Making Good Men Better

by Midnight Freemason Guest Contributor
WB. Ken Baril

Making good men better is to extract the essence of the Masonic experience. The ritual and ceremony serve to convey and teach certain moral lessons and elevate the individuals to a position higher than themselves. The lessons are things you have likely already heard or have learned in a moral society. What makes them unique to Freemasonry is that they are presented in a specific format and context. We have come to realize, during the time we have been members of this grand fraternity that we have met men we would have never met otherwise. We had the opportunity to get to know these men, not by their looks or touch, but by their hearts, minds, and souls. If we would have passed any of these men on the street before we became Masons, the chances are we would not have noticed them.

We have met numerous men who have truly touched our hearts in many ways. We have learned through their example to be more compassionate, more understanding, more forgiving, more sincere, and above all, more loving. Not one of these men has an uncharitable disposition; therefore, they are all true Masons.

Masonry strives to teach its members that it would be great if we could convey this message throughout the whole world in ways we would have never thought possible.

We look to build on the positive example of others and bring those virtues, which are beneficial to them and to ourselves. No man is perfect, and we are taught that the lodge is a moral workshop in which the rough ashlar is to be polished for use and beauty. If our lodges had been too exacting, none of us would have gained admission.

As Masons, we should treat those brothers who have unfavorable and irritable traits, not with bitterness, nor with good-natured easiness, not with worldly indifference, nor with philosophic coldness, but with pity, patience, and loving kindness. At our Altar of Obligation, we learn to look for the best in men, find their strong points, and cast aside the negative and unfavorable traits. We are taught that we should attempt to see the best in our Brethren, to cast the best light on their actions, to see them and to hear their words in the most positive light, in the most CHARITABLE light. We are also taught to have a benevolent goodwill toward, or love, for humanity and be lenient in our judgment of others. This most benevolent Brotherhood has men of good character.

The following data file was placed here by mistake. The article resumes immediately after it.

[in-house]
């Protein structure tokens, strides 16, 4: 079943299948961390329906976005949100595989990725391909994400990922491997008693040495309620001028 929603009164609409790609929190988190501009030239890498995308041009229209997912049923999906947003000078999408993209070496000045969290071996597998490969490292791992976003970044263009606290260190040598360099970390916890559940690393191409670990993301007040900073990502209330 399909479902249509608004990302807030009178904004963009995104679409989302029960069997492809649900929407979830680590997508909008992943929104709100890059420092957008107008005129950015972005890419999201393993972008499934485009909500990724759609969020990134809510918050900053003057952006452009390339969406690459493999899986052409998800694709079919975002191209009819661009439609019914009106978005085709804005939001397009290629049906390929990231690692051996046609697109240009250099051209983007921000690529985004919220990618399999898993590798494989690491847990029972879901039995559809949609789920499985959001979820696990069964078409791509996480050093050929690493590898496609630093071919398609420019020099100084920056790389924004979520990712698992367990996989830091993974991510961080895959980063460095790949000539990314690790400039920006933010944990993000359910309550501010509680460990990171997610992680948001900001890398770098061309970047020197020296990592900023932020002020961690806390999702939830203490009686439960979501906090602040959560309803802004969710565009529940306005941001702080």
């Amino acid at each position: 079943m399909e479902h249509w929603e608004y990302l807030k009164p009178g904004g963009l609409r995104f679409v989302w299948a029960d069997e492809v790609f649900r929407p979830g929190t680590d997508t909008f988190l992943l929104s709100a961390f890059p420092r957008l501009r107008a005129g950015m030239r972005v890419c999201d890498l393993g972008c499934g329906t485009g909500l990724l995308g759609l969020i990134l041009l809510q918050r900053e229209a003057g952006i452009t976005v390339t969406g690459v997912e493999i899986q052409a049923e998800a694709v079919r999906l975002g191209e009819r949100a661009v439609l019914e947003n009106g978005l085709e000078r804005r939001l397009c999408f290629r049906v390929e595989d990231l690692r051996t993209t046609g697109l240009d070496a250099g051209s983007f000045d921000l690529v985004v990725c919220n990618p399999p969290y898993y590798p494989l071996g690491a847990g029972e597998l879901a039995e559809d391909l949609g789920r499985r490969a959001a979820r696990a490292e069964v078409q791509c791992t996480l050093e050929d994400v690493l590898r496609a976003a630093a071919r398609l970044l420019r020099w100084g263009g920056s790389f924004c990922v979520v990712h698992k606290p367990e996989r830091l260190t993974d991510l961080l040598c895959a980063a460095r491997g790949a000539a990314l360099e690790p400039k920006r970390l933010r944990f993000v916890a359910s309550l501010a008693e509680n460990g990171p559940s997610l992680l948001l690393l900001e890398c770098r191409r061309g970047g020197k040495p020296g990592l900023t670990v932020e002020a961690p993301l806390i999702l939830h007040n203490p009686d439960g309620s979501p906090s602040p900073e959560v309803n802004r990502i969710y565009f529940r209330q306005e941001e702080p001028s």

We meet brothers who may be ignorant, weak, or even ugly of spirit, driven by some blind force as all of us are apt to be and if so, our tact, and brotherly love and charity may be tested and tried, but more often than not, we can bring them back to intelligence, strength, and beauty. As the Bible states, “Judge not, lest ye be judged.” Truly, this is a wise saying, no less true today than when first said. As the old Greek said, “Know thyself,” because if we do not know ourselves, we cannot know others. It behooves us to put ourselves under the spell of all the influences God is using for the making of man, among which the spirit of Masonry is one of the gentlest, wisest and most benign.

If our erring brothers must be censored or expelled, they must also be treated with compassion. The Supreme Architect of the Universe waits to welcome them back with joy. They have done themselves a far deeper injury than they have anyone else. With empathy, prayer, and pain, let our hearts beat in harmony with all the powers the Supreme Architect of the Universe is using for their recovery.

“There remain Faith, Hope, and Charity; but the greatest of these, is Charity.”

As Master Masons, we have learned the Five Points of Fellowship, and these lessons should be foremost in our minds. This is how we, as Masons, “Make Good Men Better!”


WB Ken Baril was born in New Haven, CT. and moved to the Cincinnati area in 1999. He is a three time Master of his lodge, Temple Lodge No. 16. AF & AM, 1982-1983-1995, located in Cheshire, CT. While living in Connecticut and prior to his moving to Cincinnati, Ohio, Ken has been the featured speaker at many public schools and Veterans organizations. Ken is a published author who has written a book focusing on members of the Masonic Fraternity who have been recipients of our nation’s highest award for bravery, the prestigious Medal of Honor called " The Medal of Honor - The Letter G in Valor". Ken has dedicated his time and effort to researching and developing various programs including, “The Medal of Honor Program,” “The Immortal Four Chaplains,” as well as many others. His programs are dedicated to the preservation of an important portion of American history, contributions, and sacrifices, in the defense of the United States, and to the memory of all those who have given their lives in the pursuit of that objective. He also writes articles for various Masonic publications. He served his country during the Korean War in the United States Air Force. He currently resides in Hudson, FL. with his wife, Marion.

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